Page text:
Your Perfect Spring Party Look, Straight from New York Fashion Week
Joseph Altuzarra’s fall runway show is the last place we expected to find acid-green glitter and our go-to spring party look. But makeup artist Tom Pecheux says he “twisted glitter’s arm to bring it somewhere minimal” and sure enough, the result was both sophisticated and cool. “When you think glitter you think of a disco queen, or va-va-voom, but I thought we should treat it like something very simple.”
That meant an otherwise bare face, easy hair, and, of course, a Kate Moss reference. Learn how to cop the look, above.
“The lips are nude, no mascara, no eyebrows,” Pecheux says. On the skin, he used M.A.C.’s Mineralize Moisture SPF 15 Foundation ($34) for a translucent finish and Mineralize Concealer ($20) to cover any imperfections. He dusted Mineralize Skinfinish Natural ($30) on the t-zone, tops of cheekbones, and the cupid’s bow to catch the light.
Pecheux’s precise application is what makes the glitter look so sophisticated. Apply a gloss, like Elizabeth Arden’s 8-Hour Cream ($20) to the eyelid, before pressing M.A.C.’s Glitter ($17) in 3D Brass Gold along the lashline and up into the lid with a brush (Pecheux used the flat side of a large eyeshadow brush). The gloss will keep the glitter from getting everywhere, and the brush grants you more control than your finger.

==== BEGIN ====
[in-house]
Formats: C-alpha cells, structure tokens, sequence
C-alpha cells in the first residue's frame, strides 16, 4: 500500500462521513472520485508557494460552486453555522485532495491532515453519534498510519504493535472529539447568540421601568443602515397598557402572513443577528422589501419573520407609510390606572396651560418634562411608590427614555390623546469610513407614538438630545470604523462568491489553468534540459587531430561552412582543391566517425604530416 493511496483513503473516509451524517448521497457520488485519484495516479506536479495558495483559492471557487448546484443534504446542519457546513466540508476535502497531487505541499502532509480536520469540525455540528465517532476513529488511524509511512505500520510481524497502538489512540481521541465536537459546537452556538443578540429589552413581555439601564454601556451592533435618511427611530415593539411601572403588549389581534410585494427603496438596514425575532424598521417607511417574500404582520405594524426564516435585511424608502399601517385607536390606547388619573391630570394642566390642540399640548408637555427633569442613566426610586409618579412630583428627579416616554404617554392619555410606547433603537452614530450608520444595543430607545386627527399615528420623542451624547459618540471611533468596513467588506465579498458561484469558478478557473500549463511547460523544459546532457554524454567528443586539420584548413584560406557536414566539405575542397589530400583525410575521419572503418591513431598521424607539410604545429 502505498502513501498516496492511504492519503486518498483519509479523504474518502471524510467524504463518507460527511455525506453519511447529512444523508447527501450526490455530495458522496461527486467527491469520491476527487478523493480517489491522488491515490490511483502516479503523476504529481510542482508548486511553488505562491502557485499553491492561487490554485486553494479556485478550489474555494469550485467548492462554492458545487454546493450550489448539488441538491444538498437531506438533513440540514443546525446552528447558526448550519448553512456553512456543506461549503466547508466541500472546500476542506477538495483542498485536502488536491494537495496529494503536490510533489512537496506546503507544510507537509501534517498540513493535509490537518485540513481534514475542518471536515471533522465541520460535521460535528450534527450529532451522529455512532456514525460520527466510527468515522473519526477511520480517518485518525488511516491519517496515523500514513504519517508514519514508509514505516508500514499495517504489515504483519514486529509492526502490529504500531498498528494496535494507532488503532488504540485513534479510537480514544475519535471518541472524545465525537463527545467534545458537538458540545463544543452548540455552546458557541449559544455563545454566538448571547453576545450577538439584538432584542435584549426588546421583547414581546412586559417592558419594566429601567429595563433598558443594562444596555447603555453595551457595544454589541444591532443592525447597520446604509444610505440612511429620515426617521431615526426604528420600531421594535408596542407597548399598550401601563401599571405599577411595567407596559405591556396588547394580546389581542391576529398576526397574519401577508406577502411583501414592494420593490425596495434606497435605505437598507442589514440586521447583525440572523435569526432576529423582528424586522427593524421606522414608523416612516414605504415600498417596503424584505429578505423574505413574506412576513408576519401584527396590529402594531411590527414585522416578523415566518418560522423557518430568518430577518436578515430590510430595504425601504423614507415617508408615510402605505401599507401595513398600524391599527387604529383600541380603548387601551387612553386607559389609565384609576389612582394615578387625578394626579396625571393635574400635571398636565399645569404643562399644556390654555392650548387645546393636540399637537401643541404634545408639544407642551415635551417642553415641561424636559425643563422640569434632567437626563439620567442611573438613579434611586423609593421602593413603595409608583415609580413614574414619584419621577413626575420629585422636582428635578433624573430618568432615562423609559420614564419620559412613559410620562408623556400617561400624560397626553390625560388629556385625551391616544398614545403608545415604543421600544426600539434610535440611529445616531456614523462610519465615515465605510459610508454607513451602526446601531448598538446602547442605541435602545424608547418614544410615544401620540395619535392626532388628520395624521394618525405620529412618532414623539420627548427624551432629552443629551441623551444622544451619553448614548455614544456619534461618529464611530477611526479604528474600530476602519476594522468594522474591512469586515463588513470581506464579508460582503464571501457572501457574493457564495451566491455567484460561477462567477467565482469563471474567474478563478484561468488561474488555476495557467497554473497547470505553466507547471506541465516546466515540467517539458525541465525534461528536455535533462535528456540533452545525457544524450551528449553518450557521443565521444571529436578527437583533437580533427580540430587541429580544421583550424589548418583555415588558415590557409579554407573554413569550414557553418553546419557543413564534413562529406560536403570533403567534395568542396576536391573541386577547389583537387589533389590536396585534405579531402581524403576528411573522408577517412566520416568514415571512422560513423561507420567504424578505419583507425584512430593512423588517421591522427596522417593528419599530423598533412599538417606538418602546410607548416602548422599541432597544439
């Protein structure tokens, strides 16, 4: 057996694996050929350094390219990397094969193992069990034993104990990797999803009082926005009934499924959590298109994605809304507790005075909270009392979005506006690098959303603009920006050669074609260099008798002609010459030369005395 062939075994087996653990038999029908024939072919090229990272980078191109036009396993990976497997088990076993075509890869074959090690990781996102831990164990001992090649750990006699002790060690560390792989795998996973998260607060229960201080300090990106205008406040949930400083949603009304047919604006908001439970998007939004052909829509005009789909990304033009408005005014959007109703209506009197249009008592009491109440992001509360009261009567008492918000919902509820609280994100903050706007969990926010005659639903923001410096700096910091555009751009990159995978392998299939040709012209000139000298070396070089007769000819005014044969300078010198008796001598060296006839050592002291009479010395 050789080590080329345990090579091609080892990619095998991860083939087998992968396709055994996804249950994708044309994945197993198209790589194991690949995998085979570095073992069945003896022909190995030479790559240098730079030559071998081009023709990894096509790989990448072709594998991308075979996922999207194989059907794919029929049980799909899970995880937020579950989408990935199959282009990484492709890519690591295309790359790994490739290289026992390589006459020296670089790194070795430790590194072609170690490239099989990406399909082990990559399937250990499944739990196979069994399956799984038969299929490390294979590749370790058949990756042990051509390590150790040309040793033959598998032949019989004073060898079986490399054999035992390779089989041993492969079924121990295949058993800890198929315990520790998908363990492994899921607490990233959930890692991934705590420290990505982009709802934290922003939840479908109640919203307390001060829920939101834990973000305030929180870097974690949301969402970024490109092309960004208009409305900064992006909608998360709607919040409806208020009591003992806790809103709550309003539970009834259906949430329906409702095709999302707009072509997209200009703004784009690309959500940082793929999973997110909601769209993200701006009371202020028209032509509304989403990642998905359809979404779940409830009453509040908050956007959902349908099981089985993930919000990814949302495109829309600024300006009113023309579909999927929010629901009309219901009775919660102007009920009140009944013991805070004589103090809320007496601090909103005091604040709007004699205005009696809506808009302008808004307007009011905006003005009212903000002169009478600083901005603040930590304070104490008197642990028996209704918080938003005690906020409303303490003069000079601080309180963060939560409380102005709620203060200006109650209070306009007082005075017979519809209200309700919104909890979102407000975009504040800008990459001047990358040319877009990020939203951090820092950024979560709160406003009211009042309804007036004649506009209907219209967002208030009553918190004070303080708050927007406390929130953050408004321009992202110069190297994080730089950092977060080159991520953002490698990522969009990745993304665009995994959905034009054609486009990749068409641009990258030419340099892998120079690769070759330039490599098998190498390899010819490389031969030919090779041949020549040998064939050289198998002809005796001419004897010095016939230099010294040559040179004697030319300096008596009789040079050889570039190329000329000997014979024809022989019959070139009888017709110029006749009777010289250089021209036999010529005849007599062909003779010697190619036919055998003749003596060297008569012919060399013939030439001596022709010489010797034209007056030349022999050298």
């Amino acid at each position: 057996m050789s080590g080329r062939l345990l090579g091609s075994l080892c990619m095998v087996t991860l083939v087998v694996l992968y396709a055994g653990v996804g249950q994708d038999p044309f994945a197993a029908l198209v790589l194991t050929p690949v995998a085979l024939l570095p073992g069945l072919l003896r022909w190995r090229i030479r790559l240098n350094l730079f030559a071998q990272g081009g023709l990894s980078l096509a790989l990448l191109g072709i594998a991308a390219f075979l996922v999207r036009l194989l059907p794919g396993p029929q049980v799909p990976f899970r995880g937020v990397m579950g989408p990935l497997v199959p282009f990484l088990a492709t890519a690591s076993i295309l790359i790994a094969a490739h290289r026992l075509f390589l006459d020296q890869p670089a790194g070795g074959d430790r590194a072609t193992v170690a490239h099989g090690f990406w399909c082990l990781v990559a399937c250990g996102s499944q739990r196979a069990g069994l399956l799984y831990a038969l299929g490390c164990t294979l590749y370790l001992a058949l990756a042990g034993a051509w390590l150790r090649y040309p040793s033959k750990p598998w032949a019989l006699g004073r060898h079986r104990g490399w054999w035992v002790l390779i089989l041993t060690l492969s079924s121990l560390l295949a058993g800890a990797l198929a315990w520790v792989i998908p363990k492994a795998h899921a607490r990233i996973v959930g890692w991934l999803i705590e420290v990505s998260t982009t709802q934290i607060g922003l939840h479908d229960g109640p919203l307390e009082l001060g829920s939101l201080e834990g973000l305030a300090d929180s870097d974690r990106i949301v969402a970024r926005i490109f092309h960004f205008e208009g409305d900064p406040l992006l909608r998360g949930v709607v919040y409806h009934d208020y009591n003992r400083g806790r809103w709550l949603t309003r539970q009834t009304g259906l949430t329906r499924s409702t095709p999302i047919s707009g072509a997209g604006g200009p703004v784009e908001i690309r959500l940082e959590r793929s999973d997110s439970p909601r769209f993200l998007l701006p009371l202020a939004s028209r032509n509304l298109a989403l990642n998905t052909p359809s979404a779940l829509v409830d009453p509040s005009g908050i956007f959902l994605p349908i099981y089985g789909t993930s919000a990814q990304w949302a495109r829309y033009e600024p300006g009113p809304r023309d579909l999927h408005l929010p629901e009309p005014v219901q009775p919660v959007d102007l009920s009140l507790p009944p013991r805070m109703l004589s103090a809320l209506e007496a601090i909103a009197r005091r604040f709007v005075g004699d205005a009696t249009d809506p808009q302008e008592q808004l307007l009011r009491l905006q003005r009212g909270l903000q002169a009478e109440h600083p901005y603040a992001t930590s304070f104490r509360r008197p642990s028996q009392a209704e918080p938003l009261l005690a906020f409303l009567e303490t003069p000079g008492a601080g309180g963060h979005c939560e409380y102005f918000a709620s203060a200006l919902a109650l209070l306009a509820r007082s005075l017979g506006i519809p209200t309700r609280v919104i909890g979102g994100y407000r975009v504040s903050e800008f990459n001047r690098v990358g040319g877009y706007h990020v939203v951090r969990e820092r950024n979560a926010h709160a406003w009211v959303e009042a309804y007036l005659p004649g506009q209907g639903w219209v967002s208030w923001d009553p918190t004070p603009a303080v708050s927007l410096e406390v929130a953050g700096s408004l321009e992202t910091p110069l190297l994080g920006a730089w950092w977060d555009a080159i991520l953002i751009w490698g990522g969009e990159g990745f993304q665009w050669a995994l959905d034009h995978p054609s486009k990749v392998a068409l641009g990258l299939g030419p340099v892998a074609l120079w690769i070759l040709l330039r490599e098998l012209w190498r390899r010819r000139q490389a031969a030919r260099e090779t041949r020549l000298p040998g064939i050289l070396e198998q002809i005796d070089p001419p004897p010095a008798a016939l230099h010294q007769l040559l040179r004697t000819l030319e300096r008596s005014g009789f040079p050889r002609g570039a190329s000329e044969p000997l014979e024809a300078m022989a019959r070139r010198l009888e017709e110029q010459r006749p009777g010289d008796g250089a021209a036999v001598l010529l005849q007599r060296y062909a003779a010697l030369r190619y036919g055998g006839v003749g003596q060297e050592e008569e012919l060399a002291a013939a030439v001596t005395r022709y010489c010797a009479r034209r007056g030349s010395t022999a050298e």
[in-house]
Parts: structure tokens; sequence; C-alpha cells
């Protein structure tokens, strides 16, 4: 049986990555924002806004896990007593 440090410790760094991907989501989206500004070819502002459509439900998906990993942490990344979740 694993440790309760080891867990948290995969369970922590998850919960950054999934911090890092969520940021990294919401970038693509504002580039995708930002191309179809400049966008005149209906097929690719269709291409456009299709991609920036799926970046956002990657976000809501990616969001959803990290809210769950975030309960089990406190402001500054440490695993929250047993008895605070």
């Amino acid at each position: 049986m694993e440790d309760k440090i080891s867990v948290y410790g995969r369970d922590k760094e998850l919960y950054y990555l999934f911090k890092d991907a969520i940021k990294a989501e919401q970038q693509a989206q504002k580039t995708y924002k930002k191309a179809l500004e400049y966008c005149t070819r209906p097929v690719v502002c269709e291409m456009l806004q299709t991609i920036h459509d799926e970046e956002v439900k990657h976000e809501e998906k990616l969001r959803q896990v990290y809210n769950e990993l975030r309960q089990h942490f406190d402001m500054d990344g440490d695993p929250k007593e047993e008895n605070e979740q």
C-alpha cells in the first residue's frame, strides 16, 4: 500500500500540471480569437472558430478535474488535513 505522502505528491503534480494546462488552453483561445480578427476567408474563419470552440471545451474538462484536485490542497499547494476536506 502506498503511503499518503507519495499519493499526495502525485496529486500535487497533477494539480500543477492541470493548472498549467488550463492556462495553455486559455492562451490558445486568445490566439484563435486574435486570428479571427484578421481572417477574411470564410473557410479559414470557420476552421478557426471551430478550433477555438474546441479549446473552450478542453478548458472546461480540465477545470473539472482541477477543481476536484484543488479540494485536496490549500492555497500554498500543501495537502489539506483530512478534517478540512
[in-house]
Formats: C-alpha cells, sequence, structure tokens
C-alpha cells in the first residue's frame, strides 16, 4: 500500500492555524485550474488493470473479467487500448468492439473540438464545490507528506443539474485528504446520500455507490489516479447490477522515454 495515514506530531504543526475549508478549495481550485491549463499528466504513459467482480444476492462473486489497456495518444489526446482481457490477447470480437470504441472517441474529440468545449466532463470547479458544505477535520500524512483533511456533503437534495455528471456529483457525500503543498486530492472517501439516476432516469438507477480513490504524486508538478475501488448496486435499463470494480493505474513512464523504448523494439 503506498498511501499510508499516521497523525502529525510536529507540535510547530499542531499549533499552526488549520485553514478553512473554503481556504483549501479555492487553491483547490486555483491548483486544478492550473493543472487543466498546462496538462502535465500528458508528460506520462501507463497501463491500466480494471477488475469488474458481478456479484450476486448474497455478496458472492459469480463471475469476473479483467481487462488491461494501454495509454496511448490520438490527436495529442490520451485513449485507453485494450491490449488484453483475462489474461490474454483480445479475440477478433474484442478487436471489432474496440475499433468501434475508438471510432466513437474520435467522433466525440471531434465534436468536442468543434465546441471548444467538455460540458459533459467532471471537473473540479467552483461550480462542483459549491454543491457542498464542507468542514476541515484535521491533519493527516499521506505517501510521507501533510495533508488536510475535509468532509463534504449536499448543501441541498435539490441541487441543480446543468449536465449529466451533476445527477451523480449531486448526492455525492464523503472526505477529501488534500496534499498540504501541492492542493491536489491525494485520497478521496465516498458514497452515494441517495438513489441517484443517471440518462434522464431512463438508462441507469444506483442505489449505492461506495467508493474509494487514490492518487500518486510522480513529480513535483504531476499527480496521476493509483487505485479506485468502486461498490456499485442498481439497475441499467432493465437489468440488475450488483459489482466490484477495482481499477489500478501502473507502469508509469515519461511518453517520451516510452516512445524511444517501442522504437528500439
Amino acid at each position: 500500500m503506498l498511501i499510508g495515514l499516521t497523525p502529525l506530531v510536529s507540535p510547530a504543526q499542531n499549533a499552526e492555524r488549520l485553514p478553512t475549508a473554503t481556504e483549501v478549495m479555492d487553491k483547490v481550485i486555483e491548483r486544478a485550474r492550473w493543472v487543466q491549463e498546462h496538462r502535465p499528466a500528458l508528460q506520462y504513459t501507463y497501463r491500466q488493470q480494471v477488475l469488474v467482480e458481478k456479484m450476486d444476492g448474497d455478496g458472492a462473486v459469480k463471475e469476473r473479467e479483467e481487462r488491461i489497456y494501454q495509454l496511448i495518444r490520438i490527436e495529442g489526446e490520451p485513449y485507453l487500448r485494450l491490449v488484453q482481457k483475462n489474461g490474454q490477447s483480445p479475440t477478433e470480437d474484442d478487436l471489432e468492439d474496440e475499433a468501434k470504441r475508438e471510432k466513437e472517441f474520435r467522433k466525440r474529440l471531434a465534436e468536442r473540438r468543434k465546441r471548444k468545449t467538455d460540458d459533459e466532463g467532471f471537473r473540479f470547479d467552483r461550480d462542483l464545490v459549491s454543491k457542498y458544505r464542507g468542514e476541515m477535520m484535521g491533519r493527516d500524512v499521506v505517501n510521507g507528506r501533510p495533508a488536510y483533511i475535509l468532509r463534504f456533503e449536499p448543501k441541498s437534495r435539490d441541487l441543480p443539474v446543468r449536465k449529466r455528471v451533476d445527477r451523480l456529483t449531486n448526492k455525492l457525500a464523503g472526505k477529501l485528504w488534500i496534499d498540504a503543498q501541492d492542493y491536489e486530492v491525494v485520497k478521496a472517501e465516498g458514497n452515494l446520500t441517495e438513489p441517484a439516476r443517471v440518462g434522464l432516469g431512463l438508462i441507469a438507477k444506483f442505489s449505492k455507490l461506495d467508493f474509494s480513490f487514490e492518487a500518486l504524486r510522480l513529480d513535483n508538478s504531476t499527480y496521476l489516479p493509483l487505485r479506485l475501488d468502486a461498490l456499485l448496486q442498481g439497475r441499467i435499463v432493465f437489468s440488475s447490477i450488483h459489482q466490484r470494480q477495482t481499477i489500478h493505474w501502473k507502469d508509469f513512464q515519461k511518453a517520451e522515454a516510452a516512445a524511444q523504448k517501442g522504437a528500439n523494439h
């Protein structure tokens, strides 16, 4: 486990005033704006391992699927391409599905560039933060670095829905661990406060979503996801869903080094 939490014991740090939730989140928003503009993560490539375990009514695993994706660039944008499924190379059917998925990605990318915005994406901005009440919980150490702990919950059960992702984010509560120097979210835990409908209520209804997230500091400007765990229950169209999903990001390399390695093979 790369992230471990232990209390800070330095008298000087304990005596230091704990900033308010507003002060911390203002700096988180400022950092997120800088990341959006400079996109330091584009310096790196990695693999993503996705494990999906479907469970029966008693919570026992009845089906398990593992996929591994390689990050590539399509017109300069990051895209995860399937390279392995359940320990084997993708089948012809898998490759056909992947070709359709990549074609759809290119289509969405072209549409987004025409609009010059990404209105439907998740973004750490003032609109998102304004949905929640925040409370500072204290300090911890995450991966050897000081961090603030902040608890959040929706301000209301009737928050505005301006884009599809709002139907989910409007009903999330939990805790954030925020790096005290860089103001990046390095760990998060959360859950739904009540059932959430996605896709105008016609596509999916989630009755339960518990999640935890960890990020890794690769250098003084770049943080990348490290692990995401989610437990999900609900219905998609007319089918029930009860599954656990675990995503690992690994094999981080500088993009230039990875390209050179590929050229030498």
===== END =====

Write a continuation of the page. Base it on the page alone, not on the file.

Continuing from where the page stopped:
Inspired by the pops of pink in Altuzarra’s bright collection, Pecheux smudged a line of hot pink lipstick, M.A.C.’s soon-to-be-released Good Kisser, across the center of the lid on just six models. “It’s really crazy, but why not?!”
Undone hair is a must when it comes to making glitter look downtown cool. Hair stylist Odile Gilbert says, ”The idea is to do the chignon that Kate Moss does on her own hair, herself.” She turned the texture soft with Kerastase’s Spray-a-Porter ($35) and Powder Bluff ($36), before securing each chignon with just a handful of pins.
Michelle Saunders, Essie’s lead manicurist, says, “We’re easing our way back into the comfort of the French manicure this spring.” The ‘90s staple might be a surprising answer to nail art, but Saunders kept the idea fresh by using a sheer white, Essie’s Allure ($9), across the top of the nail for a barely white tip. She finished with the brand’s Good to Go Top Coat ($10).